Utrecht is home to many nationalities. Every week, DUIC features an Utrechter with a different background. The concept was inspired by ‘180 amsterdammers’.

Despite all the problems, I created some great moments

foto: Jantine Albers

Alex is a musician, which isn’t unusual for a Cuban. “Cuba is a musical country, music is everywhere, even on the streets. Art was important to my mother and that’s how she brought us up: my brother dances and my sister’s a musician too”, explains Alex. He’s the only one of his family to live abroad. “In the past, it wasn’t easy for Cubans to emigrate. You could only leave the country if you were a doctor going on a mission, if you married a foreigner or if you were a musician.”

When he was younger, Alex spent three-and-a-half years as a musician in the Cuban army. “Despite all the problems and the fact that I was only in the army to do my national service, I managed to create some great moments. I found myself and learned things that have really helped me as an adult”, says Alex. After his national service, he took a job teaching at a music academy. This didn’t last long: after a month, Alex was offered a job working as a musician in a hotel on the other side of the island. Alex: “It came as a surprise and I wasn’t financially prepared to make this move. But I’d always dreamed about being a successful musician and playing in a band, so I took the job.”

“When I arrived in the Netherlands, I picked up my music studies again. I was accepted at Codarts, which used to be the Rotterdam Conservatoire. I studied jazz there for six years. In terms of music, it was better and more fun than now. There were more festivals, I did more gigs. A lot of festivals folded due to the cutbacks in 2008. I was having a difficult time in the music industry three years ago, so I had to find alternative work. This year, I accepted a production position at STUT Theatre, but I’m still an active musician. Music will always be my passion.”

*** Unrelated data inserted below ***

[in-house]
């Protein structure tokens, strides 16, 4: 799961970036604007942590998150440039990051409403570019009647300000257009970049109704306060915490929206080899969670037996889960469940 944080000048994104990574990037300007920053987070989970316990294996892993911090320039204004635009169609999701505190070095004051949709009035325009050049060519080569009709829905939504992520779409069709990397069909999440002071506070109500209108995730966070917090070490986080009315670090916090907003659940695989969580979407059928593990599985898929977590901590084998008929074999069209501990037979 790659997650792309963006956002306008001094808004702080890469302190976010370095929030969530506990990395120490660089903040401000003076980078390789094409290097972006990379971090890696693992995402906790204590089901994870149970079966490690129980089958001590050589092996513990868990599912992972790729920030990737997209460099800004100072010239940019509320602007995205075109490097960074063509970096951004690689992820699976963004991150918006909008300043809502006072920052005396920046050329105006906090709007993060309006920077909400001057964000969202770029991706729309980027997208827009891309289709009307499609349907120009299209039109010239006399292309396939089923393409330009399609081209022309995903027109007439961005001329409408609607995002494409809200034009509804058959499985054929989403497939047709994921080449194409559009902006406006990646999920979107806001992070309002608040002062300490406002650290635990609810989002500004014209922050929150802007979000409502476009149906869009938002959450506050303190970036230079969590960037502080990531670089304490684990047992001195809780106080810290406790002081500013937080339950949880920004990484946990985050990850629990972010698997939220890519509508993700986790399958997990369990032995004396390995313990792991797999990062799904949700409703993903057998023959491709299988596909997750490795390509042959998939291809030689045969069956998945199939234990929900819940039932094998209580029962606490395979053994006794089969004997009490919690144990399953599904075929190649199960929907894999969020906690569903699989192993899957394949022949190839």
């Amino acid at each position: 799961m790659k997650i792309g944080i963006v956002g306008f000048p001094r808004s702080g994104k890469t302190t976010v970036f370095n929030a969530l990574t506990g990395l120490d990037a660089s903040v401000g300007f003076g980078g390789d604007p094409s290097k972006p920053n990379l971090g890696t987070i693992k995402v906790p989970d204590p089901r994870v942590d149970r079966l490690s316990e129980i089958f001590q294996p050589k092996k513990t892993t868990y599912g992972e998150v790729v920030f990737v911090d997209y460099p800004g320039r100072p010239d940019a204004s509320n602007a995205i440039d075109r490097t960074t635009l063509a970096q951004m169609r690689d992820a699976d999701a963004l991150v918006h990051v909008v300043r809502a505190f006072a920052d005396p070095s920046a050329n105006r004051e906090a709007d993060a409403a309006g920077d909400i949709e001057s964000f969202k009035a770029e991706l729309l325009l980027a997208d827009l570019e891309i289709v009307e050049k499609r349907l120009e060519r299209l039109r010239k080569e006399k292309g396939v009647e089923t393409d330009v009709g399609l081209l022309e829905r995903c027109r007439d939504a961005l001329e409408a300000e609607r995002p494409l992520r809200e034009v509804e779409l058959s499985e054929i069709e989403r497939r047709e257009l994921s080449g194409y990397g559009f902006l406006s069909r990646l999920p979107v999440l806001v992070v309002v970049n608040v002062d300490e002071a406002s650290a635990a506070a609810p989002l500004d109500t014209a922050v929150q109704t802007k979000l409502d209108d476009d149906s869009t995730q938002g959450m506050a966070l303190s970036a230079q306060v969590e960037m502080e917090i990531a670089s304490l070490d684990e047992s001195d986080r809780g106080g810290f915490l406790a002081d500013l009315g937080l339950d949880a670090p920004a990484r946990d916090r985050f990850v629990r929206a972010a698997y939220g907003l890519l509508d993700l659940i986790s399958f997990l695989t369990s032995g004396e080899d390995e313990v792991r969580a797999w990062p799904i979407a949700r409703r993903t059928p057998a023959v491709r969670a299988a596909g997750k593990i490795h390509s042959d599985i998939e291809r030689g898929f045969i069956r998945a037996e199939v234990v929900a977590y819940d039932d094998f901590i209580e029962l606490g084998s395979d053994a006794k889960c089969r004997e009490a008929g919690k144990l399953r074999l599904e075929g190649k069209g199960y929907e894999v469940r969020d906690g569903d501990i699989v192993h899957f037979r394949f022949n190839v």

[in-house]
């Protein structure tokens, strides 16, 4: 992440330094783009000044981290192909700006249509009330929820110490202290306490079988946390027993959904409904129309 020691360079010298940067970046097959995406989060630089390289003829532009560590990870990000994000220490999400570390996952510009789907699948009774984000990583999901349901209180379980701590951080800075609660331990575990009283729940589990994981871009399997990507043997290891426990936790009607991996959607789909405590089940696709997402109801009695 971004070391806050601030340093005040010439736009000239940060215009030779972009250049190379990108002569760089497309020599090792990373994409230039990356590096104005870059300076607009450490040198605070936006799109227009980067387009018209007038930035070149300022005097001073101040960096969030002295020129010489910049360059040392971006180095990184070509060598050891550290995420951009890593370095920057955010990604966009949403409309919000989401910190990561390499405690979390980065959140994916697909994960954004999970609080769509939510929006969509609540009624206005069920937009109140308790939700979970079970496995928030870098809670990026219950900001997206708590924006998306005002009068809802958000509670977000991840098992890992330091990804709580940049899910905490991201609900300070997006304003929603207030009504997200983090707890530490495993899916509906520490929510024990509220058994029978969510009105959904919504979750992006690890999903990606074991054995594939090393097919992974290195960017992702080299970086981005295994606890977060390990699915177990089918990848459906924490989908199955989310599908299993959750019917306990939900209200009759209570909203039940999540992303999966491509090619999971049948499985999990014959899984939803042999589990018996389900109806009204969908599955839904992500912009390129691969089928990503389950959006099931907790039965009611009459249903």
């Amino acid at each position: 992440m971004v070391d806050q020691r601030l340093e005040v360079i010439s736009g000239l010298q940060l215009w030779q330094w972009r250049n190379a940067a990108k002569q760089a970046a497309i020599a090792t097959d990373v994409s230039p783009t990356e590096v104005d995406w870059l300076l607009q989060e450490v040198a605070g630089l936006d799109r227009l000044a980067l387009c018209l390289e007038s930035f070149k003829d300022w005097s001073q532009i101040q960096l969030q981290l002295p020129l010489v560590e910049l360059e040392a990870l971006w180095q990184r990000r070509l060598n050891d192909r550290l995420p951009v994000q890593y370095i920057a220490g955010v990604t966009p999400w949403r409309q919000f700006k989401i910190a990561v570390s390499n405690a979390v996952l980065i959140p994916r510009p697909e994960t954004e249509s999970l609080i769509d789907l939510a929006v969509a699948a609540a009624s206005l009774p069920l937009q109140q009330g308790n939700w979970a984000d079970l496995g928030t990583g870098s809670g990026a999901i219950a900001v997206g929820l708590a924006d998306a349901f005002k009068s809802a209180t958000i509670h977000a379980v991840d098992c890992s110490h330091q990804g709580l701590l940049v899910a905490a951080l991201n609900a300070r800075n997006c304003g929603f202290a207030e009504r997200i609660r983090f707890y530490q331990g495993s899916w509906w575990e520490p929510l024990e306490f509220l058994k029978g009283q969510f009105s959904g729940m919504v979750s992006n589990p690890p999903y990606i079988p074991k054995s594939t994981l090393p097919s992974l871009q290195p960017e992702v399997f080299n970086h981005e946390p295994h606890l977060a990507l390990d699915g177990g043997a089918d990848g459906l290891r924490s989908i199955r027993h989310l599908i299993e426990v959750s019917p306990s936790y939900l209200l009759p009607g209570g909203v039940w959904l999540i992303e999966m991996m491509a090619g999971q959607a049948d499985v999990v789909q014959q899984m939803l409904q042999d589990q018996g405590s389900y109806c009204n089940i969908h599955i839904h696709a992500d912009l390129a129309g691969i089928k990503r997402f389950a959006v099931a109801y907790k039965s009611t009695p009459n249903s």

Alex hasn’t been living in Utrecht for long. He spent a long time in The Hague and had a shorter stay in Rotterdam. It was his girlfriend who brought him to Utrecht. They met in RASA. “I’d been to Utrecht many years before, performing in projects and bands at RASA and other podia in the city. Meeting my girlfriend there was a great (and unexpected) surprise. It’s such a pity that RASA has gone now; it was a great stepping stone for budding musicians. But Utrecht is a good place for musicians anyway, it’s right in the middle of the country”, says Alex. “Rotterdam is livelier. You have jam sessions in bars, which you don’t get here.” But Alex sees opportunities too: “You have to see it in context: there’s room to start new initiatives in Utrecht. I’m already working on a few ideas.”

Cuba still has a special place in Alex’s heart, but he’s glad he moved to the Netherlands. “You’re a bit indoctrinated in Cuba, people aren’t free. I can see it now I live in another country. What I do miss is the open nature of the people there, being able to have a chat on the street.”

Passport
Name: Alex Rodriguez
Year of birth: 1977
Place of birth: Santiago de Cuba, Cuba
Motto: ‘It’s important to remain positive, whatever the problems’


Allemaal Utrechters is a series of interviews with people who moved to Utrecht from another country. We ask them about their background and their impression of Utrecht, revealing the true diversity of our city. The ‘Allemaal Utrechters’ series is a collaboration between DUIC and Culturele Zondagen, and has been made possible with help from Stichting Dialoog and the Municipality of Utrecht. We hope to showcase every nationality in Utrecht.

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